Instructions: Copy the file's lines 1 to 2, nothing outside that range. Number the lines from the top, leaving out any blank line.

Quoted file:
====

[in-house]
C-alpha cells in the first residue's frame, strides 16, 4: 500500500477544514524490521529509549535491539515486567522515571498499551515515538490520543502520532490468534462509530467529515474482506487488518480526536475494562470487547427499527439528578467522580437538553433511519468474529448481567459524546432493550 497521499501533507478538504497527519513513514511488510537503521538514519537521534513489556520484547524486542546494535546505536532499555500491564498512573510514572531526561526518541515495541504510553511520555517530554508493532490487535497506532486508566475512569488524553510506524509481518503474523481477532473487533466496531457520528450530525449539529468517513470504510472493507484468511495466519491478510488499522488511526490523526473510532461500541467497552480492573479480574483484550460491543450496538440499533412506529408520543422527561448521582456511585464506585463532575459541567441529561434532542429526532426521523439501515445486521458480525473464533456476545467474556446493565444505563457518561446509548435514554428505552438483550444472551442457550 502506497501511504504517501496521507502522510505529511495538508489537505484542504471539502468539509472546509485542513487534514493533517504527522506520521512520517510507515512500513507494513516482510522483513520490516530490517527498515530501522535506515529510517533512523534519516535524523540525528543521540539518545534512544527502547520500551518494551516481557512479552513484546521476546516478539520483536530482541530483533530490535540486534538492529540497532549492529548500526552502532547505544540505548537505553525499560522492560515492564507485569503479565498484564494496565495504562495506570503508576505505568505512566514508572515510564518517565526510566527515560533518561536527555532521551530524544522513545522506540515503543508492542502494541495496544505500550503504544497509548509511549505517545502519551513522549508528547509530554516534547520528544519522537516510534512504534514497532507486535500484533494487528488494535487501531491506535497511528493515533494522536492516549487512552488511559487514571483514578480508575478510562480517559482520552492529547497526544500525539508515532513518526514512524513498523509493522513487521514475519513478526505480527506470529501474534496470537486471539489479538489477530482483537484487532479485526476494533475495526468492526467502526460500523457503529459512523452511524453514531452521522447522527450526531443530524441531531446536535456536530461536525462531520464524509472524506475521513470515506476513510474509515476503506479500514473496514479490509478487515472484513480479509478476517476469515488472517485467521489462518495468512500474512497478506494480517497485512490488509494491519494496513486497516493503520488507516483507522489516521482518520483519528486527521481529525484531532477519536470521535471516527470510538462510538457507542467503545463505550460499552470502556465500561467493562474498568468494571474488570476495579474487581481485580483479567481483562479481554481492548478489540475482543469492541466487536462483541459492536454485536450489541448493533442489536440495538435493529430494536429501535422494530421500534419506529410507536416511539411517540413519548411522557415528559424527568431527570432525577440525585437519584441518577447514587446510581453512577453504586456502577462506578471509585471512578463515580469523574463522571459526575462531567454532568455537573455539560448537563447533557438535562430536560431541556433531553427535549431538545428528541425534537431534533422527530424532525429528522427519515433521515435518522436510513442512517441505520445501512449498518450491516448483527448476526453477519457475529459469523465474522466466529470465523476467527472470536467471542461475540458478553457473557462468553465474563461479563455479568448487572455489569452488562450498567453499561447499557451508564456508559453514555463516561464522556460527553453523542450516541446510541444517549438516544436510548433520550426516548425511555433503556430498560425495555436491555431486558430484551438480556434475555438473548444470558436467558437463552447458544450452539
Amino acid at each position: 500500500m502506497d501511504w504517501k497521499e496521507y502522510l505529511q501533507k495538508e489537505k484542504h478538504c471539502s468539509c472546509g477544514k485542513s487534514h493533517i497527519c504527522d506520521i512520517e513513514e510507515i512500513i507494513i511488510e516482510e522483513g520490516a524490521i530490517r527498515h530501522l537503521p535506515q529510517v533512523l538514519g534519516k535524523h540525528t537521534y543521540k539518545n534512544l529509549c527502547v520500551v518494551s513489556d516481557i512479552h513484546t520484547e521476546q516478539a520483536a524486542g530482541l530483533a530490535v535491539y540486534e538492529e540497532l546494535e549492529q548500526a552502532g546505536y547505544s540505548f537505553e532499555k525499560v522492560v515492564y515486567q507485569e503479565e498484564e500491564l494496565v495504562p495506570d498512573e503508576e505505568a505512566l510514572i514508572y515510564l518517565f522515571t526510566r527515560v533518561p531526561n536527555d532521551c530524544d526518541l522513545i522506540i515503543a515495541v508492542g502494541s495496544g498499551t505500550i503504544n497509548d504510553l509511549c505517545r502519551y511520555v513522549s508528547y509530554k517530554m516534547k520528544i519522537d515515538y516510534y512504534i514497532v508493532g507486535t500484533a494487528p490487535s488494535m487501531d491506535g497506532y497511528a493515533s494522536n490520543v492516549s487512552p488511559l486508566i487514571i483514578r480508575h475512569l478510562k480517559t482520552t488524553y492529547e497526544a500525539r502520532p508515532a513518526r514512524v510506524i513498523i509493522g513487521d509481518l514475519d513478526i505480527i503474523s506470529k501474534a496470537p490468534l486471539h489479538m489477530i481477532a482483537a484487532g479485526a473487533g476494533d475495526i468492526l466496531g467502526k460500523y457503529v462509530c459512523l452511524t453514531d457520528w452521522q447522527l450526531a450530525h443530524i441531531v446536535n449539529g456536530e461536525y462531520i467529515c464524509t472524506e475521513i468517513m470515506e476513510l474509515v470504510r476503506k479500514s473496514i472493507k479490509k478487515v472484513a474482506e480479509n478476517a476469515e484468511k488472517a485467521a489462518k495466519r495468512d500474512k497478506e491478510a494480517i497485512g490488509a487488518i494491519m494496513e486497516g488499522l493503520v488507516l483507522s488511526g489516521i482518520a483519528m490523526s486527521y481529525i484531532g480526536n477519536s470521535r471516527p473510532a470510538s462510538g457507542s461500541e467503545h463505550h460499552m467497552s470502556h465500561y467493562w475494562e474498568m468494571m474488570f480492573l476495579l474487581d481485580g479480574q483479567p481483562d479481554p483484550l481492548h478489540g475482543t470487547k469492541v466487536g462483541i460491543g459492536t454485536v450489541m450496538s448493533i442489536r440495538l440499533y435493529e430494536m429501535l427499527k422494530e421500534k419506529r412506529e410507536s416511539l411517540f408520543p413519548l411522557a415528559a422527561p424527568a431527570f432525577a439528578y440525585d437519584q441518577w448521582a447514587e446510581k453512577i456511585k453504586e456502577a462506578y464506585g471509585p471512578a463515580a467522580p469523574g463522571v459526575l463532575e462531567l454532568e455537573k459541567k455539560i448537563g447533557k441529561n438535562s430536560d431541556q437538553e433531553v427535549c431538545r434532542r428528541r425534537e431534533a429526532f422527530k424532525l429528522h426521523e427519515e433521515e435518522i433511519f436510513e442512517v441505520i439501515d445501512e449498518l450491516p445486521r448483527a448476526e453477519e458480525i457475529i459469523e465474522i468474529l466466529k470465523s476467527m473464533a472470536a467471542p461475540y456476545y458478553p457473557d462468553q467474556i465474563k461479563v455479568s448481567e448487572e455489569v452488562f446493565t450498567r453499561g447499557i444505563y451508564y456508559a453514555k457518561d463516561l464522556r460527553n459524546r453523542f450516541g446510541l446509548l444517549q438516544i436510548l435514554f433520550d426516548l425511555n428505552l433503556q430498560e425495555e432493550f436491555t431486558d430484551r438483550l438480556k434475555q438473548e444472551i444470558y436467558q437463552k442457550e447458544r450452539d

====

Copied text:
[in-house]
C-alpha cells in the first residue's frame, strides 16, 4: 500500500477544514524490521529509549535491539515486567522515571498499551515515538490520543502520532490468534462509530467529515474482506487488518480526536475494562470487547427499527439528578467522580437538553433511519468474529448481567459524546432493550 497521499501533507478538504497527519513513514511488510537503521538514519537521534513489556520484547524486542546494535546505536532499555500491564498512573510514572531526561526518541515495541504510553511520555517530554508493532490487535497506532486508566475512569488524553510506524509481518503474523481477532473487533466496531457520528450530525449539529468517513470504510472493507484468511495466519491478510488499522488511526490523526473510532461500541467497552480492573479480574483484550460491543450496538440499533412506529408520543422527561448521582456511585464506585463532575459541567441529561434532542429526532426521523439501515445486521458480525473464533456476545467474556446493565444505563457518561446509548435514554428505552438483550444472551442457550 502506497501511504504517501496521507502522510505529511495538508489537505484542504471539502468539509472546509485542513487534514493533517504527522506520521512520517510507515512500513507494513516482510522483513520490516530490517527498515530501522535506515529510517533512523534519516535524523540525528543521540539518545534512544527502547520500551518494551516481557512479552513484546521476546516478539520483536530482541530483533530490535540486534538492529540497532549492529548500526552502532547505544540505548537505553525499560522492560515492564507485569503479565498484564494496565495504562495506570503508576505505568505512566514508572515510564518517565526510566527515560533518561536527555532521551530524544522513545522506540515503543508492542502494541495496544505500550503504544497509548509511549505517545502519551513522549508528547509530554516534547520528544519522537516510534512504534514497532507486535500484533494487528488494535487501531491506535497511528493515533494522536492516549487512552488511559487514571483514578480508575478510562480517559482520552492529547497526544500525539508515532513518526514512524513498523509493522513487521514475519513478526505480527506470529501474534496470537486471539489479538489477530482483537484487532479485526476494533475495526468492526467502526460500523457503529459512523452511524453514531452521522447522527450526531443530524441531531446536535456536530461536525462531520464524509472524506475521513470515506476513510474509515476503506479500514473496514479490509478487515472484513480479509478476517476469515488472517485467521489462518495468512500474512497478506494480517497485512490488509494491519494496513486497516493503520488507516483507522489516521482518520483519528486527521481529525484531532477519536470521535471516527470510538462510538457507542467503545463505550460499552470502556465500561467493562474498568468494571474488570476495579474487581481485580483479567481483562479481554481492548478489540475482543469492541466487536462483541459492536454485536450489541448493533442489536440495538435493529430494536429501535422494530421500534419506529410507536416511539411517540413519548411522557415528559424527568431527570432525577440525585437519584441518577447514587446510581453512577453504586456502577462506578471509585471512578463515580469523574463522571459526575462531567454532568455537573455539560448537563447533557438535562430536560431541556433531553427535549431538545428528541425534537431534533422527530424532525429528522427519515433521515435518522436510513442512517441505520445501512449498518450491516448483527448476526453477519457475529459469523465474522466466529470465523476467527472470536467471542461475540458478553457473557462468553465474563461479563455479568448487572455489569452488562450498567453499561447499557451508564456508559453514555463516561464522556460527553453523542450516541446510541444517549438516544436510548433520550426516548425511555433503556430498560425495555436491555431486558430484551438480556434475555438473548444470558436467558437463552447458544450452539